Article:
Electronic Health Records should be controlled by the user/patient. We can all agree with that statement. Today our Electronic Health Records are controlled either by companies or governments. Which you think is better is largely defined by your political view, but we can all agree that Electronic Health Records should be controlled by the user. Self sovereign identity on the Blockchain could enable that. Today that is in the realm of tech nerds, far removed from practical use by mainstream users. That is the normal way that disruptive innovation comes to market, so park your skepticism at the door and stay tuned.
This is Part Two (Chapter 5) of The Blockchain Economy book. This serialised book is a practical guidebook for investors, entrepreneurs and employees who want to learn how to prosper during the transition to an economy where value exchange is permissionless and disintermediated. For the index/table of contents of The Blockchain Economy book please click here.
This Chapter describes:
- why the current Electronic Health Records business is broken.
- why self sovereign identity on the Blockchain could be the answer.
- what would this future will look like.
- who is positioning in this market?
- four factors that are holding up adoption.
- where we are likely to see early adopters.
- what role will governments take?
- in which country will this happen first?
Why the current Electronic Health Records business is broken
There is a reason why we call the consumer/customer in the healthcare system a patient. You have to be very patient to endure filling in yet one more form or getting your records when you need to switch provider.
The current system is geared to the provider. If providers control patient records, patients will have lot of friction when moving (and exit friction reduces churn and improves profit). This is a classically broken market, where the consumer/customer wants a new solution but needs a great entrepreneur to use disruptive technology to bring it to them in a way that is totally simple. Fortunately, the disruptive technology is available.
Why self sovereign identity on the Blockchain could be the answer
Your Electronic Health Record is valuable. Like money. In the Bitcoin era many have become accustomed to the idea that money is simply data and that data should be controlled by private keys (rather than entrusted to institutions). It is then a short step to using that same technology to control other valuable data that you own – such as your Electronic Health Record. This is critical to the evolution of this market, because an entrepreneur does not need to reinvent any wheels, they can use a lot of the technology used to safeguard cryptocurrency data.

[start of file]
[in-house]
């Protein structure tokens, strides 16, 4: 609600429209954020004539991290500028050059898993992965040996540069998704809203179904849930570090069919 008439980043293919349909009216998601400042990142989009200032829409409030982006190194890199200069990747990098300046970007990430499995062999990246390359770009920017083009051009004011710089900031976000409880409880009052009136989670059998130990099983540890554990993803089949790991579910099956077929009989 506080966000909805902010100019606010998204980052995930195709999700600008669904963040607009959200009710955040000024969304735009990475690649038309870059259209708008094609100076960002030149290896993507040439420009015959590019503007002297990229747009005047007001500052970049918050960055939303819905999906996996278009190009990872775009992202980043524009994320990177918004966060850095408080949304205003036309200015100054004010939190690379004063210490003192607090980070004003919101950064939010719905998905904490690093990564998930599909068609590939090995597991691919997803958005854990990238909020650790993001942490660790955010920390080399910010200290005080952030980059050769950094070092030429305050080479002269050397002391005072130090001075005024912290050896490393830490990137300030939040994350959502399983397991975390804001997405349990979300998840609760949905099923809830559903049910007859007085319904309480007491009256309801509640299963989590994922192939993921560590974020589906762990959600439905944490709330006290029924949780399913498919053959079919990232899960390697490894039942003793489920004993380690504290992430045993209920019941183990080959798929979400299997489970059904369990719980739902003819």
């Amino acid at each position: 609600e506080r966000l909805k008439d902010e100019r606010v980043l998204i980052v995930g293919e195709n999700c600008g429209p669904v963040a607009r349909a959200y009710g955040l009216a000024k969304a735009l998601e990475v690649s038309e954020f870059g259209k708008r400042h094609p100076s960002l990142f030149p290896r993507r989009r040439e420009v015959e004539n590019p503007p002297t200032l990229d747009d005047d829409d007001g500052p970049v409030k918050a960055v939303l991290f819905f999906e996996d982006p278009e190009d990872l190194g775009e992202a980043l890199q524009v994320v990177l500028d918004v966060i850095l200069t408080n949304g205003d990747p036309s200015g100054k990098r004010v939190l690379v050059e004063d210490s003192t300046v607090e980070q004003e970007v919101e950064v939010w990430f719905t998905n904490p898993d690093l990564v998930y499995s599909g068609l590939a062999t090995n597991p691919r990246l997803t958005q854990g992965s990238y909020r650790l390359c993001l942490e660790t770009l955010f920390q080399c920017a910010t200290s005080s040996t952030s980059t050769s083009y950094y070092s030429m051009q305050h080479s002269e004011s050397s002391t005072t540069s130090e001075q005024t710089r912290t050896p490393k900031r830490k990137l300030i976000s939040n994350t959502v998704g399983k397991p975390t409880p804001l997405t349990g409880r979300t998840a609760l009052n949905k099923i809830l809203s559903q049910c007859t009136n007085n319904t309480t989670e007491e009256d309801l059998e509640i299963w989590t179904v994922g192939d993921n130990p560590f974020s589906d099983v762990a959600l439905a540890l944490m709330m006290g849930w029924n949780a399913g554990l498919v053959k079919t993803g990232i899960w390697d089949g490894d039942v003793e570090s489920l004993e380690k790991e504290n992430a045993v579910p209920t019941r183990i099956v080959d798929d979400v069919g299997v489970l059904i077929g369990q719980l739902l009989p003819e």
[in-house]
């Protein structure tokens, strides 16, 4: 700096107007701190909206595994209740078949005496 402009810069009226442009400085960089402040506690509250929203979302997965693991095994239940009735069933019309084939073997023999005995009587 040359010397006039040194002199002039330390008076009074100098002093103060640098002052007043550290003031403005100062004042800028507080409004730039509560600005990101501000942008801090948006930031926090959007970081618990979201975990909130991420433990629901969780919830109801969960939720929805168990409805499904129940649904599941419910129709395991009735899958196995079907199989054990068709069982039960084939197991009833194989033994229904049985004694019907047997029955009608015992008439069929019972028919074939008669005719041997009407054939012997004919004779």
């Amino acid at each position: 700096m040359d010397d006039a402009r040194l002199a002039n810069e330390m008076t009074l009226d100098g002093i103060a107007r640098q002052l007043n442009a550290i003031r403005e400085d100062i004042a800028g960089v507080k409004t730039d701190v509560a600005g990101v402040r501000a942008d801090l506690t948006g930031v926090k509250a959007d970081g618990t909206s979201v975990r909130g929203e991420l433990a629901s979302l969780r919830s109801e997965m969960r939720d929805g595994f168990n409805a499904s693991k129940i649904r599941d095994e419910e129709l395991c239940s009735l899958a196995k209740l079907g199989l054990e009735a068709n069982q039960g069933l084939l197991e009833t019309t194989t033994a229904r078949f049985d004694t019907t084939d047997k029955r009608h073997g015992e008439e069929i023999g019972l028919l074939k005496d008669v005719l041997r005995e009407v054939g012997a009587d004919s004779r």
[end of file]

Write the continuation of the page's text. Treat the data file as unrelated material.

What this future might look like
You go to a new medical provider. You select your Electronic Health Record in a wallet on your phone. You select the provider name. The system has that provider categorised (such as general practitioner, cardiologist, oncologist). It suggests what parts of the Electronic Health Record they should be entitled to receive – not necessarily all of it. When you send that data, the agreement they sign is that all input that they make to that Electronic Health Record will be sent back to your service provider (with clarity on who owns the data).
Who is positioning in this market?
There are many different types of venture that are positioning in this market:
- Wallet providers that offer to manage and store your data. They may not be healthcare focussed. They may view healthcare as simply one vertical market. Their core competence is combining safety and user control (decentralised under private key control) with a mobile user experience as easy as social media.
- Healthcare incumbents (eg Providers and Insurers). They have the market today and abide by current regulations such as HIPAA. The problem is gaining trust from users and, even more difficult, gaining trust of other incumbents (who would prefer a neutral non-competitive venture).